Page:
The Online Scots Dictionary

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Scots is the Germanic language, related to English, spoken in Lowland Scotland and Ulster, not the Celtic language Gaelic!

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Page 115 of 143 for the letter S

stiff, stiffin, stiffen, stiffenin,
stiff [stɪf]
adj. Stiff.
v. To make stiff, to starch clothes.

stiffen
v. To stiffen, to make stiff, to starch clothes.

stiffenin
n. Stiffening, starch for clothes.

stiffin
n. Stiffening, starch for clothes
stiggie, stiggi, stiggy, stigga, steggie, stuggie,
stiggie [I.Sh. 'stɪgi]
n. A series of steps in a wall to facilitate climbing over, a stone stile. A lane between walls.
still, stull,
still [stɪl, stʌl]
n. The pause in the tide between ebb and flow, a lull in the wind.
adj. Still. Of people: reserved, taciturn, not forthcoming in manner. Secret, subdued, undetected.
adv. Always, continuously, without intermission.
v. To remain quiet and silent, be hushed and at peace.

Compounds and phrases etc.

still an on: yet, nevertheless, for all that, always, continuously, without intermission
stilp, stilper, stilpert, stilpered, stilpin, stulpin,
stilp [stɪlp, stʌlp]
v. To walk with long stiff steps, stump about, stalk. To walk on crutches or stilts

stilper [-ər]
n. An awkward, striding gait.
v. To walk with long, awkward, high steps.
pt. pp. stilpert, stilpered adj. Thin, lanky, long-legged.

stilpin [-ɪn]
v. Walking with long stiff steps, striding.
stilt, stult, stilts, plou-stilts, ploo-stilts,
stilt [stɪlt, stʌlt]
n. The handle of a plough, a shaft, a crutch.
v. To go on stilts or crutches. To walk in a stiff-legged, halting manner, to lift the legs high in walking, to walk on high heels.

Compounds and phrases etc.

plou-stilts: tha handles of a plough
stimma, stimna, stimmy, stimy, stim, stimmaless, stimless
stimma [I.Sh. 'stɪmə]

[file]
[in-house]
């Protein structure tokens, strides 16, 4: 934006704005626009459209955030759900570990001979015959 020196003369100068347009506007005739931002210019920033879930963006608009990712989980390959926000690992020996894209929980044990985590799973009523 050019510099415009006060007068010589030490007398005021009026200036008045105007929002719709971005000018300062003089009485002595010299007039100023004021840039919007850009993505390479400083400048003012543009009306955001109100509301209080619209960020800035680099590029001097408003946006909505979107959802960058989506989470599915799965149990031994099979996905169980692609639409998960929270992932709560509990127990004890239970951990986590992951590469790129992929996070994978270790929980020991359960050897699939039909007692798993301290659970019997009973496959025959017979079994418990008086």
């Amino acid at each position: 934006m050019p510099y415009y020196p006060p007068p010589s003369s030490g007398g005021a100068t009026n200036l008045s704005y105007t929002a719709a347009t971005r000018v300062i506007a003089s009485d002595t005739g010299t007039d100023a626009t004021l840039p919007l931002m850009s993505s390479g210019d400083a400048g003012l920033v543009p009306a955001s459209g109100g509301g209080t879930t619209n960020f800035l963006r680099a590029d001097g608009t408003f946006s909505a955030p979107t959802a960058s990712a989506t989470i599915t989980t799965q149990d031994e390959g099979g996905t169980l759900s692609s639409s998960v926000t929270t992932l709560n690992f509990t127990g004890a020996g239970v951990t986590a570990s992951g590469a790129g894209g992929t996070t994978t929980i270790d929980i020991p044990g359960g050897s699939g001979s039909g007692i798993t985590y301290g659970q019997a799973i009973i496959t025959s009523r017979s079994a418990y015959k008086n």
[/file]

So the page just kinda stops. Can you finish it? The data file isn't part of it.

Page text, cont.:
n. Strength, vitality, substance, pith.

Compounds and phrases etc.

stimmaless: powerless, weak, numb, of the hands
tae stimma awa: to lose consciousness, faint, die
sting, steng, steing, staing, stingle, stengle, stengl, stingl,
sting [stɪŋ, stɛŋ]
n. A pole, a long bar of wood carried on the shoulders of two men, from which a load can be suspended by ropes etc. A goad or stick for animals. A pole used to push a boat off a beach in launching it, a punt-pole.
v. To propel a boat in shallow water by means of a pole, to punt.

stingle
v. I.Sh. To bar, block or close up a door or opening. To enclose, shut up an animal etc.
stink, stank, stunk, stinkin,
stink [stɪŋk]
v. To emit a foul smell. To fill with an offensive smell. With for: to behave in such a way as to make certain unpleasant consequences inevitable.
pt. stank [staŋk]
pp. stunk [stʌŋk]

stinkin
adj. Offensively haughty, arrogant, saucy, snobbish, supercilious.

Compounds and phrases etc.

stinkin Billie: the sweet William
stinkin Tam: the rayless mayweed
stinkin Willie [-'wɪlɪ -'wʌlɪ]: the ragwort
stinkle, stinkie-buil, stinkie, buil, stinkel, steinkle, stenkel, stinklin,
stinkle [I.Sh. 'stiɪŋkl]
also stinklin, stinkie-buil
n. The wheatear Oenanthe oenanthe.
stint,
stint [stɪnt]
n. A check or retardation in growth, of a plant.
v. With tae: to cease, leave off, desist. To restrict, keep short, limit. Of plants: to shrivel, cease to grow, droop.

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